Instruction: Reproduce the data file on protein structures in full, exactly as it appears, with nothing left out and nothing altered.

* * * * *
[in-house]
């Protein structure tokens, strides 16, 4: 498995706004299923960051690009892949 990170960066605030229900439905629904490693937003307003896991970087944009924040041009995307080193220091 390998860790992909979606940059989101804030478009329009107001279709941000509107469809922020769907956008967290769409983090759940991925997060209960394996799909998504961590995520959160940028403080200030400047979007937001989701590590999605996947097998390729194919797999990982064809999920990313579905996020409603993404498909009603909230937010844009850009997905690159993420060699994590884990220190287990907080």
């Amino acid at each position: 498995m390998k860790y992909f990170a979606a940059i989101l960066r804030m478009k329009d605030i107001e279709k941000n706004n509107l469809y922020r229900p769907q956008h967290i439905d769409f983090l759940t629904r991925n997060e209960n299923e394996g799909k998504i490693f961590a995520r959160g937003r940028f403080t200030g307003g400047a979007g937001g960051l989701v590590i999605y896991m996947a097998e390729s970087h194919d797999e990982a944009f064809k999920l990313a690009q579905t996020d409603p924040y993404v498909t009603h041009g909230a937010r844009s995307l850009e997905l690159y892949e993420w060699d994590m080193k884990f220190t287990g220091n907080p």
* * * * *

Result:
[in-house]
């Protein structure tokens, strides 16, 4: 498995706004299923960051690009892949 990170960066605030229900439905629904490693937003307003896991970087944009924040041009995307080193220091 390998860790992909979606940059989101804030478009329009107001279709941000509107469809922020769907956008967290769409983090759940991925997060209960394996799909998504961590995520959160940028403080200030400047979007937001989701590590999605996947097998390729194919797999990982064809999920990313579905996020409603993404498909009603909230937010844009850009997905690159993420060699994590884990220190287990907080």
């Amino acid at each position: 498995m390998k860790y992909f990170a979606a940059i989101l960066r804030m478009k329009d605030i107001e279709k941000n706004n509107l469809y922020r229900p769907q956008h967290i439905d769409f983090l759940t629904r991925n997060e209960n299923e394996g799909k998504i490693f961590a995520r959160g937003r940028f403080t200030g307003g400047a979007g937001g960051l989701v590590i999605y896991m996947a097998e390729s970087h194919d797999e990982a944009f064809k999920l990313a690009q579905t996020d409603p924040y993404v498909t009603h041009g909230a937010r844009s995307l850009e997905l690159y892949e993420w060699d994590m080193k884990f220190t287990g220091n907080p």